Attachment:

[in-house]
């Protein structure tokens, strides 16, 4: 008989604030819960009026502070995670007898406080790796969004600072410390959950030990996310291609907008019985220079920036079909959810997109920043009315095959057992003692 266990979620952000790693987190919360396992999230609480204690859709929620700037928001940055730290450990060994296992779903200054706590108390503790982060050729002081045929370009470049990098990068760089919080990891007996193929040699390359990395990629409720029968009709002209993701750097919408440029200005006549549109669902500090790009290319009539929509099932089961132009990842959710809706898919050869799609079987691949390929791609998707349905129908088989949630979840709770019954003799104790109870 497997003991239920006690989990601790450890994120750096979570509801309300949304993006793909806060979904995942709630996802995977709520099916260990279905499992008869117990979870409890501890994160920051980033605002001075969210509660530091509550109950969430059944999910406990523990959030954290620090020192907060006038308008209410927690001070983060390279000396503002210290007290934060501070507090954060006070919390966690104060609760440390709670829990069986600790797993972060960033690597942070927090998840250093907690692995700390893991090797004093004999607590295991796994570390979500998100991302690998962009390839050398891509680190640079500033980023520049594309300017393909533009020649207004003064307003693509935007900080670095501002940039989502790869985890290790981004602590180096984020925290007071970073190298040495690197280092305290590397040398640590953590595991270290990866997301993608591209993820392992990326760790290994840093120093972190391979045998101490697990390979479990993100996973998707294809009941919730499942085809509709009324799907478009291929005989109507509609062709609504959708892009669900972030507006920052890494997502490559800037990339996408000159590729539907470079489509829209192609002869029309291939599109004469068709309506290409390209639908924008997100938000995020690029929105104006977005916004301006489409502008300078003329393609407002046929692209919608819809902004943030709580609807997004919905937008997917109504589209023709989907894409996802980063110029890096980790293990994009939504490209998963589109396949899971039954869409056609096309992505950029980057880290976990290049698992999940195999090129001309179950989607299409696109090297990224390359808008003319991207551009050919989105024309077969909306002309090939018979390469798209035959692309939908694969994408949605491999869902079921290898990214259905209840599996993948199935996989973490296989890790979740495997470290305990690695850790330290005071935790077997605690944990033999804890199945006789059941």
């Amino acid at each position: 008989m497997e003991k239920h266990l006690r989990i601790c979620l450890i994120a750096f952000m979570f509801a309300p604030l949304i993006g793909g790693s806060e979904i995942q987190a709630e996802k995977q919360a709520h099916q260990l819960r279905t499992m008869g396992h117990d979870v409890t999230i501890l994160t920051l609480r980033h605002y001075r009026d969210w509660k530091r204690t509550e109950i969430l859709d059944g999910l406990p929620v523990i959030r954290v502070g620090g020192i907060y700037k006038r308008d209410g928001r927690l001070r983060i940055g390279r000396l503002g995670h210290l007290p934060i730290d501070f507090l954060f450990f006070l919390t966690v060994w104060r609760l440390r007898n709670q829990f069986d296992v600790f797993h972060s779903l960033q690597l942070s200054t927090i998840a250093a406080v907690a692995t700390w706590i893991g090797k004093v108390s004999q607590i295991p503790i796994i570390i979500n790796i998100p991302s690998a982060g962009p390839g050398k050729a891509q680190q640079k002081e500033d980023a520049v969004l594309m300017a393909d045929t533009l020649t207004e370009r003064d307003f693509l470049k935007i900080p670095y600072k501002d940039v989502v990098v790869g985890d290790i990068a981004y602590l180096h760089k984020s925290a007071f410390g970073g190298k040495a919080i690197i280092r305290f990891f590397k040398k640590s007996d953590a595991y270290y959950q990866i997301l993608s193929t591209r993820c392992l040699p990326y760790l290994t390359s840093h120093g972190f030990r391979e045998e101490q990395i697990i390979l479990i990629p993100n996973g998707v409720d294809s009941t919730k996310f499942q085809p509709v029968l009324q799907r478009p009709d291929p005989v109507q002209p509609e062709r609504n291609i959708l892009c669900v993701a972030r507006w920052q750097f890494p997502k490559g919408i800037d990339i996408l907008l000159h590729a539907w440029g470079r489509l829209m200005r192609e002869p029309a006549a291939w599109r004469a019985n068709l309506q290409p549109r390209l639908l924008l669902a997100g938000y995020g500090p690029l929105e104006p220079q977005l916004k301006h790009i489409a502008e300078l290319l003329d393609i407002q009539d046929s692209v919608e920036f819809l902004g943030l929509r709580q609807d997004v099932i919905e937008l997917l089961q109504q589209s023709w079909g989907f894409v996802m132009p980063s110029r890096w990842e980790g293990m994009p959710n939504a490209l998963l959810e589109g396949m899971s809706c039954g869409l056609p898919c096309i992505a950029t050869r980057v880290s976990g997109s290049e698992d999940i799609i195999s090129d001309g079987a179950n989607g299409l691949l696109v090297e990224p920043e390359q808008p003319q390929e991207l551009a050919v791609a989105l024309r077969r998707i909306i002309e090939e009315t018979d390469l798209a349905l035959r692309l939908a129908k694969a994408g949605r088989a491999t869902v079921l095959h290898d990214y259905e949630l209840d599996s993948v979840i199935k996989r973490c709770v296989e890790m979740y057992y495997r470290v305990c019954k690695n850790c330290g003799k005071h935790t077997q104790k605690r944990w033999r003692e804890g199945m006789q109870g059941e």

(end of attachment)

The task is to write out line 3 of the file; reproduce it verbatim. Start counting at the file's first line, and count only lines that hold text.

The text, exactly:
């Amino acid at each position: 008989m497997e003991k239920h266990l006690r989990i601790c979620l450890i994120a750096f952000m979570f509801a309300p604030l949304i993006g793909g790693s806060e979904i995942q987190a709630e996802k995977q919360a709520h099916q260990l819960r279905t499992m008869g396992h117990d979870v409890t999230i501890l994160t920051l609480r980033h605002y001075r009026d969210w509660k530091r204690t509550e109950i969430l859709d059944g999910l406990p929620v523990i959030r954290v502070g620090g020192i907060y700037k006038r308008d209410g928001r927690l001070r983060i940055g390279r000396l503002g995670h210290l007290p934060i730290d501070f507090l954060f450990f006070l919390t966690v060994w104060r609760l440390r007898n709670q829990f069986d296992v600790f797993h972060s779903l960033q690597l942070s200054t927090i998840a250093a406080v907690a692995t700390w706590i893991g090797k004093v108390s004999q607590i295991p503790i796994i570390i979500n790796i998100p991302s690998a982060g962009p390839g050398k050729a891509q680190q640079k002081e500033d980023a520049v969004l594309m300017a393909d045929t533009l020649t207004e370009r003064d307003f693509l470049k935007i900080p670095y600072k501002d940039v989502v990098v790869g985890d290790i990068a981004y602590l180096h760089k984020s925290a007071f410390g970073g190298k040495a919080i690197i280092r305290f990891f590397k040398k640590s007996d953590a595991y270290y959950q990866i997301l993608s193929t591209r993820c392992l040699p990326y760790l290994t390359s840093h120093g972190f030990r391979e045998e101490q990395i697990i390979l479990i990629p993100n996973g998707v409720d294809s009941t919730k996310f499942q085809p509709v029968l009324q799907r478009p009709d291929p005989v109507q002209p509609e062709r609504n291609i959708l892009c669900v993701a972030r507006w920052q750097f890494p997502k490559g919408i800037d990339i996408l907008l000159h590729a539907w440029g470079r489509l829209m200005r192609e002869p029309a006549a291939w599109r004469a019985n068709l309506q290409p549109r390209l639908l924008l669902a997100g938000y995020g500090p690029l929105e104006p220079q977005l916004k301006h790009i489409a502008e300078l290319l003329d393609i407002q009539d046929s692209v919608e920036f819809l902004g943030l929509r709580q609807d997004v099932i919905e937008l997917l089961q109504q589209s023709w079909g989907f894409v996802m132009p980063s110029r890096w990842e980790g293990m994009p959710n939504a490209l998963l959810e589109g396949m899971s809706c039954g869409l056609p898919c096309i992505a950029t050869r980057v880290s976990g997109s290049e698992d999940i799609i195999s090129d001309g079987a179950n989607g299409l691949l696109v090297e990224p920043e390359q808008p003319q390929e991207l551009a050919v791609a989105l024309r077969r998707i909306i002309e090939e009315t018979d390469l798209a349905l035959r692309l939908a129908k694969a994408g949605r088989a491999t869902v079921l095959h290898d990214y259905e949630l209840d599996s993948v979840i199935k996989r973490c709770v296989e890790m979740y057992y495997r470290v305990c019954k690695n850790c330290g003799k005071h935790t077997q104790k605690r944990w033999r003692e804890g199945m006789q109870g059941e």